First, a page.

Humocracy at Work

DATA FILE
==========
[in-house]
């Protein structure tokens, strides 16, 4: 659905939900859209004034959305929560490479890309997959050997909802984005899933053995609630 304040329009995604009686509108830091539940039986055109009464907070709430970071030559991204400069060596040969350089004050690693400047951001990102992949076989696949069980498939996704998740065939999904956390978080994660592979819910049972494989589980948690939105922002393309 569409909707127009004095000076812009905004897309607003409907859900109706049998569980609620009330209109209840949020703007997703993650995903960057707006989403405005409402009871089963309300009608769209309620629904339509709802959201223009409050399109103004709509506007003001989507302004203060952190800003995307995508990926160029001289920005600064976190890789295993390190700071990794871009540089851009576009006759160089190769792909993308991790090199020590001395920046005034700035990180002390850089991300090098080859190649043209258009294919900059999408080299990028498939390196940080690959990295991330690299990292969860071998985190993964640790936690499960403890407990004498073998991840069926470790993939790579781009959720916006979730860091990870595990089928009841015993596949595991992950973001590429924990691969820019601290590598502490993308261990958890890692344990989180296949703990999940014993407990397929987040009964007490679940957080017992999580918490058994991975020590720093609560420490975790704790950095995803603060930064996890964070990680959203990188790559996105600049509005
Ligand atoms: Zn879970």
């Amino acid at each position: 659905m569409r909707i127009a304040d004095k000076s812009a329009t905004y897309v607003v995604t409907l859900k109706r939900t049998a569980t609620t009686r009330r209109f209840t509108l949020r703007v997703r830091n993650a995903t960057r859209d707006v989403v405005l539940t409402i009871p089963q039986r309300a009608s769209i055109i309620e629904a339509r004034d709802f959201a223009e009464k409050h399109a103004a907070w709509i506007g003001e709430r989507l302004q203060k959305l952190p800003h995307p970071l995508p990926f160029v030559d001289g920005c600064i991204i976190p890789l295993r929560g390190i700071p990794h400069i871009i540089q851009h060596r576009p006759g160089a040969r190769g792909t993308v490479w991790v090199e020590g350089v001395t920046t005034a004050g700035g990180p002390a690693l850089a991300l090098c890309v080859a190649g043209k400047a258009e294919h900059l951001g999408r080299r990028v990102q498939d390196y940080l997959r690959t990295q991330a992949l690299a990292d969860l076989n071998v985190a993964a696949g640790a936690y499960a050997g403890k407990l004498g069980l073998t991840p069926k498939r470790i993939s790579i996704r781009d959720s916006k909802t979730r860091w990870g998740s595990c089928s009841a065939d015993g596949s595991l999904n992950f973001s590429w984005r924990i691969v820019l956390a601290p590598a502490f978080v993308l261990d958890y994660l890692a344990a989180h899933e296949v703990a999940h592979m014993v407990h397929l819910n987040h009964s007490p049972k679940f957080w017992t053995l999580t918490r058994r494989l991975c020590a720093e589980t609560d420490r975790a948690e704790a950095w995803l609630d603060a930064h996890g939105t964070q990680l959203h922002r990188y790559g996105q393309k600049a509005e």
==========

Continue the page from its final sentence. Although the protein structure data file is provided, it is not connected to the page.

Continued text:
Who knew that the bronze statue on the Statehouse plaza was really a stand-up comedian? Granite State native Daniel Webster was asked to fill the vice-presidential spot on the Whig Party ticket in 1858 with nominee Zachary Taylor. He turned it down, saying: "I do not propose to be buried until I am dead." Now there's a man who should have been president, or at least been given his own sitcom. Ironic, because had Mr. Webster accepted the role of executive second banana, he'd have been top banana 16 months later when Taylor died in office. Instead, we got Millard Fillmore, the only chief executive whose name anagrams into: "Mr., I'm A Filled Roll." I find this to be a defining bit of bio-trivia, as Millard once turned down an honorary doctorate because he couldn't understand the diploma's Latin text. He said: "No man should accept a degree he can't read." To his credit, Fillmore did set up the first White House library, and later appointed our own Daniel Webster as Secretary of State. After that, his most significant contribution was to enable sticklers across the fruited plains to note that, no, Daniel Webster did not write the dictionary. (That was Noah.) This year we'll elect a new president and I'm declaring it vital that our next top banana have a keen sense of humor, so you should vote as if your ballot depended on it. I've also suggested how we might tidy up the process of electing a president, but I don't see any evidence that my ideas are being taken seriously. For a humorist, this is a good sign. Consider my proposal that we cancel the national conventions, and instead of over-funding these grand old glitz and glamour balls, apply the money where it will best serve the nation: to the elderly, the disabled, our soldiers and their families, and generous grants for working humor columnists. I'm thinking that our candidates could all be bib-jeaned, lined up and set upon tractors. Then, something simple but elegant, like a Thunderbirds fly-over, would signal the start of the contest. The first candidate to finish harvesting an acre of corn and left out standing in his/her field would get our nominating nod. Now, isn't this a much more homespun and truer method of evaluating presidential savvy than watching a bunch of ballyhoo-ers in funny hats anointing a foregone conclusion? I submitted this idea to the respective chairmen of our national political parties, but the non-response has been greater than anyone has ever non-responded to my entreaties before, not counting my agent. I suspect my letters were shredded, burned, mulched into convention placards, and will be distributed as genuine simulated Uncle Sam top hats. A statewide New Hampshire newspaper displays as part of its masthead a quote from almost-President Daniel Webster, now our nominated state Laughmaster-in-Chief: "There is nothing so powerful as truth." As with most newspapers, it isn't what's left, but what's left out. It omits (look it up yourselves) the rest of that historical quote, which reads: "and often nothing so strange." An apt anagram for Daniel Webster is: "Wits end? Be real!" From a man who also said that "Wisdom begins at the end," I suggest that when we enter the voting booths, that's a good place to start laughing. NH B. Elwin Sherman is out to find the funny bone in the body politic and invites anyone suffering from a humor deficit to visit his new "advice for the laughlorn" site:
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